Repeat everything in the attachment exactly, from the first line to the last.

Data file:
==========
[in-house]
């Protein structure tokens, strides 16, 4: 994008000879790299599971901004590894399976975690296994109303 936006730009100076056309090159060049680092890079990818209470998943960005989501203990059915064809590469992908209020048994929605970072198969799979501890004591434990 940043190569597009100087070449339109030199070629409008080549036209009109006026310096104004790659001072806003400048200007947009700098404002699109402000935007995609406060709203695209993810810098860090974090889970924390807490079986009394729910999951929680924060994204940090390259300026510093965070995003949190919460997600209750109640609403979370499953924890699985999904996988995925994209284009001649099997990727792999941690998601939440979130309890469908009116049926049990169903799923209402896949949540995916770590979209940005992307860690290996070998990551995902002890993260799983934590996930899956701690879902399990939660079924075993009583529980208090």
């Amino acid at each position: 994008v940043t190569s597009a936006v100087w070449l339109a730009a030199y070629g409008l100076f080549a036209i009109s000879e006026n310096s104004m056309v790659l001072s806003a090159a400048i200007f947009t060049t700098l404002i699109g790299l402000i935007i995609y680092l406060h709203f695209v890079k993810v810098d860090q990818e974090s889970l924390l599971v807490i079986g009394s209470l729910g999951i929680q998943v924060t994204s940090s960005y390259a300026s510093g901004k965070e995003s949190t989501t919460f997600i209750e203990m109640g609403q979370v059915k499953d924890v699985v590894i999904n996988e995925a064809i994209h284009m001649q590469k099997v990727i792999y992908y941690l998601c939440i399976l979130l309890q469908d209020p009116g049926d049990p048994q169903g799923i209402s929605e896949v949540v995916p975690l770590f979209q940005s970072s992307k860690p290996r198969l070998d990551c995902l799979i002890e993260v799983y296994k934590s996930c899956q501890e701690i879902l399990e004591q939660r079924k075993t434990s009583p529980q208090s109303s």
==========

[in-house]
């Protein structure tokens, strides 16, 4: 994008000879790299599971901004590894399976975690296994109303 936006730009100076056309090159060049680092890079990818209470998943960005989501203990059915064809590469992908209020048994929605970072198969799979501890004591434990 940043190569597009100087070449339109030199070629409008080549036209009109006026310096104004790659001072806003400048200007947009700098404002699109402000935007995609406060709203695209993810810098860090974090889970924390807490079986009394729910999951929680924060994204940090390259300026510093965070995003949190919460997600209750109640609403979370499953924890699985999904996988995925994209284009001649099997990727792999941690998601939440979130309890469908009116049926049990169903799923209402896949949540995916770590979209940005992307860690290996070998990551995902002890993260799983934590996930899956701690879902399990939660079924075993009583529980208090």
């Amino acid at each position: 994008v940043t190569s597009a936006v100087w070449l339109a730009a030199y070629g409008l100076f080549a036209i009109s000879e006026n310096s104004m056309v790659l001072s806003a090159a400048i200007f947009t060049t700098l404002i699109g790299l402000i935007i995609y680092l406060h709203f695209v890079k993810v810098d860090q990818e974090s889970l924390l599971v807490i079986g009394s209470l729910g999951i929680q998943v924060t994204s940090s960005y390259a300026s510093g901004k965070e995003s949190t989501t919460f997600i209750e203990m109640g609403q979370v059915k499953d924890v699985v590894i999904n996988e995925a064809i994209h284009m001649q590469k099997v990727i792999y992908y941690l998601c939440i399976l979130l309890q469908d209020p009116g049926d049990p048994q169903g799923i209402s929605e896949v949540v995916p975690l770590f979209q940005s970072s992307k860690p290996r198969l070998d990551c995902l799979i002890e993260v799983y296994k934590s996930c899956q501890e701690i879902l399990e004591q939660r079924k075993t434990s009583p529980q208090s109303s």